SAN FRANCISCO (AP) — Prosecutors were seeking to revoke the release of a serial rapist whose residence in a rural neighborhood has upset a remote Southern California desert community.

Santa Clara County Judge Richard Loftus will consider Wednesday a request to lock up “Pillowcase Rapist” Christopher Hubbart in a state mental health hospital. Another judge released Hubbart from the hospital last year and approved his living in a community near Palmdale, California, in northeast Los Angeles County.

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Hubbart, 64, is required to wear a monitoring device around his ankle, attend therapy, undergo polygraph exams and submit to random searches of his house. He also lives with an around-the-clock security guard.

Nonetheless, Hubbart’s release prompted community protests, and local elected officials called for a revocation of his release. Local law enforcement officials say they are concerned with public safety. Many neighbors of Hubbart’s post angry social media comments about his residency, and protesters turn up nearly every day outside Hubbart’s property.

“I’m a rape survivor, and I don’t feel safe with him in the community,” neighbor Cheryl Holbrook said.

Several of Hubbart’s neighbors were planning to travel 350 miles to attend the hearing in San Jose. A Los Angeles County prosecutor was expected to testify in favor of revoking Hubbart’s release.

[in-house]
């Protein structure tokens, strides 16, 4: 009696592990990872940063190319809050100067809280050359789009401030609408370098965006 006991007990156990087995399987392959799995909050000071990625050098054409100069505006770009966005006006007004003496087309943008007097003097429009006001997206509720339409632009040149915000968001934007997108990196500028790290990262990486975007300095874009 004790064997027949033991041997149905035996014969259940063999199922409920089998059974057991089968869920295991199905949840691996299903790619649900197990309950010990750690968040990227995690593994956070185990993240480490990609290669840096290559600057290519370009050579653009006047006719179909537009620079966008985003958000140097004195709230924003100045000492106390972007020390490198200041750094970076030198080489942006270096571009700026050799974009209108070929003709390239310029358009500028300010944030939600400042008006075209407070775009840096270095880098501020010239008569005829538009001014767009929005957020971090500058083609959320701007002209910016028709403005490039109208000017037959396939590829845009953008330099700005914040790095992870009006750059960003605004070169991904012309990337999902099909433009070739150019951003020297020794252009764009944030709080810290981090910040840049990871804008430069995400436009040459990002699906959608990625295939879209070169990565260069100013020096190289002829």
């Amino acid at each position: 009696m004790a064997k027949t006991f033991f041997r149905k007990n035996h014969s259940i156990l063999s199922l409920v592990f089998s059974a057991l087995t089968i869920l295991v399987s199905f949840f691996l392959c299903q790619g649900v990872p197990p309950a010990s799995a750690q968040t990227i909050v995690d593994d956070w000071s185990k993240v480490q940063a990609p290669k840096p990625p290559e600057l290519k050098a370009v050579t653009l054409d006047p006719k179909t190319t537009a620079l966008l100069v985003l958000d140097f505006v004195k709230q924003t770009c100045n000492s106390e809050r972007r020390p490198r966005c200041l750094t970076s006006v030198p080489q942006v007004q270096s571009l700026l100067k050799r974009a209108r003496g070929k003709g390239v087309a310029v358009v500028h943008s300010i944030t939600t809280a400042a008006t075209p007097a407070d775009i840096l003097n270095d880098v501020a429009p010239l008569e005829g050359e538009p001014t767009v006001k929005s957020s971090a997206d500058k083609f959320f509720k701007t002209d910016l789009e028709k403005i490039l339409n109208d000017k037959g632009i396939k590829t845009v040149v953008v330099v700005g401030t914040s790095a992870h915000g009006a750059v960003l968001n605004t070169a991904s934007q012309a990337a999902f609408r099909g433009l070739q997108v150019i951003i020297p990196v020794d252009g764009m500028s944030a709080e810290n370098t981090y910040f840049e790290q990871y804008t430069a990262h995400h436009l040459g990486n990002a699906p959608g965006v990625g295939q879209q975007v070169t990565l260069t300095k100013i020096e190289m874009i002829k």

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Hubbart has acknowledged raping and assaulting about 40 women between 1971 and 1982. Authorities place the number of victims closer to 100. He used a pillowcase to muffle the screams of some of his victims

When Hubbart’s prison term ended in 1996, he was deemed a sexually violent predator and confined to a state mental hospital.

Doctors at the hospital recently concluded he was fit for release. Hubbart’s most recent crimes occurred in Santa Clara County, but the Northern California judge ordered him released to Los Angeles County, where Hubbart was born and raised.

The Los Angeles County District Attorney’s office declined to discuss its reason for seeking Hubbart’s revocation. Hubbart’s public defender didn’t respond to email and phone requests for comment.

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